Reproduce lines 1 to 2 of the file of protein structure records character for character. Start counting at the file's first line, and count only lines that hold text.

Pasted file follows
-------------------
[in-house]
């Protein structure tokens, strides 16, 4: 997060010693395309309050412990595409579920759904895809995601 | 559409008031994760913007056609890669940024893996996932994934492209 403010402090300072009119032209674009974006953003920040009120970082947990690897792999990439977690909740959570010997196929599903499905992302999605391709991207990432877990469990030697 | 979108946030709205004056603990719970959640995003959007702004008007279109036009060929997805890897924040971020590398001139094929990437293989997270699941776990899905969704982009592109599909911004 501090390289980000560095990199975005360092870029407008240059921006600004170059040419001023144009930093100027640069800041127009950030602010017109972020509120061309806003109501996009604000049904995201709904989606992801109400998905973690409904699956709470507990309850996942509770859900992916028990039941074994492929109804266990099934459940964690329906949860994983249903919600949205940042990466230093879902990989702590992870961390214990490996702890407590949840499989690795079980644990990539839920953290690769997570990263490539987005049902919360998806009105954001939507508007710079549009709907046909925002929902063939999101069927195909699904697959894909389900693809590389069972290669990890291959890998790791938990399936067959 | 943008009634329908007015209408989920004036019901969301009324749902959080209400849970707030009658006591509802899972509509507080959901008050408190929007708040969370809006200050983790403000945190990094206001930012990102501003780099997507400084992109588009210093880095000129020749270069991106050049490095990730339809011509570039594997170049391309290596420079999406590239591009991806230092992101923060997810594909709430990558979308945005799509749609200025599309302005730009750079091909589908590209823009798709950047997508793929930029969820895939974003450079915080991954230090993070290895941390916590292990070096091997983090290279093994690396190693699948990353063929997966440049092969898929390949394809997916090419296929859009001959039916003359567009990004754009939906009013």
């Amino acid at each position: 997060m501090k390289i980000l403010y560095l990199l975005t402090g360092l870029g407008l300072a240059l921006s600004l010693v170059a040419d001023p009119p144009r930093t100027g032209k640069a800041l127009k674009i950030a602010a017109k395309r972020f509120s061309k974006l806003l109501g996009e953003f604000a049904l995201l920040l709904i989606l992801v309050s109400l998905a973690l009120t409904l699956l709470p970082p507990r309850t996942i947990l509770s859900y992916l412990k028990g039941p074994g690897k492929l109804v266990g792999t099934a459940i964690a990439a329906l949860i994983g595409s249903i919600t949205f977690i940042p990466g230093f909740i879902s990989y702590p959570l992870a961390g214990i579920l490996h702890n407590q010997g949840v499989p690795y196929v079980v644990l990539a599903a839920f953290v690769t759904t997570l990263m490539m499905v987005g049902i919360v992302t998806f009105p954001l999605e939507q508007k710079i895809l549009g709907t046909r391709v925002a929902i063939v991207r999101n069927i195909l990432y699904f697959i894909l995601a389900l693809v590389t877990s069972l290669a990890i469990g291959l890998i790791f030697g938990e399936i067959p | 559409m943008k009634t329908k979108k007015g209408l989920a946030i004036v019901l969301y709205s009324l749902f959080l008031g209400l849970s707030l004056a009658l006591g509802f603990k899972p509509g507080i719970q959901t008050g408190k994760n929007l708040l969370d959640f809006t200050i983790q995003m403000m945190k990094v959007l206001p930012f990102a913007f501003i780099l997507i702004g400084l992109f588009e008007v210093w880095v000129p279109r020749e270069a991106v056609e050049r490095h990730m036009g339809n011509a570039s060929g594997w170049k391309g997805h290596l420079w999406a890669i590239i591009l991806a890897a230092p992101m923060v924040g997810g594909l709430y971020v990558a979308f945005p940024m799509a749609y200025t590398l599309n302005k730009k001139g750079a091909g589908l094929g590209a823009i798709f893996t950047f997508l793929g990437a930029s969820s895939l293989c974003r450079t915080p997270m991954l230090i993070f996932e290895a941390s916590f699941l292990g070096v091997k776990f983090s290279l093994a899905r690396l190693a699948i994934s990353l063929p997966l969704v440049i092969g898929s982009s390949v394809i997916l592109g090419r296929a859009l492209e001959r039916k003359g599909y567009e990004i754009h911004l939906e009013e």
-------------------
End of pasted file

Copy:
[in-house]
């Protein structure tokens, strides 16, 4: 997060010693395309309050412990595409579920759904895809995601 | 559409008031994760913007056609890669940024893996996932994934492209 403010402090300072009119032209674009974006953003920040009120970082947990690897792999990439977690909740959570010997196929599903499905992302999605391709991207990432877990469990030697 | 979108946030709205004056603990719970959640995003959007702004008007279109036009060929997805890897924040971020590398001139094929990437293989997270699941776990899905969704982009592109599909911004 501090390289980000560095990199975005360092870029407008240059921006600004170059040419001023144009930093100027640069800041127009950030602010017109972020509120061309806003109501996009604000049904995201709904989606992801109400998905973690409904699956709470507990309850996942509770859900992916028990039941074994492929109804266990099934459940964690329906949860994983249903919600949205940042990466230093879902990989702590992870961390214990490996702890407590949840499989690795079980644990990539839920953290690769997570990263490539987005049902919360998806009105954001939507508007710079549009709907046909925002929902063939999101069927195909699904697959894909389900693809590389069972290669990890291959890998790791938990399936067959 | 943008009634329908007015209408989920004036019901969301009324749902959080209400849970707030009658006591509802899972509509507080959901008050408190929007708040969370809006200050983790403000945190990094206001930012990102501003780099997507400084992109588009210093880095000129020749270069991106050049490095990730339809011509570039594997170049391309290596420079999406590239591009991806230092992101923060997810594909709430990558979308945005799509749609200025599309302005730009750079091909589908590209823009798709950047997508793929930029969820895939974003450079915080991954230090993070290895941390916590292990070096091997983090290279093994690396190693699948990353063929997966440049092969898929390949394809997916090419296929859009001959039916003359567009990004754009939906009013």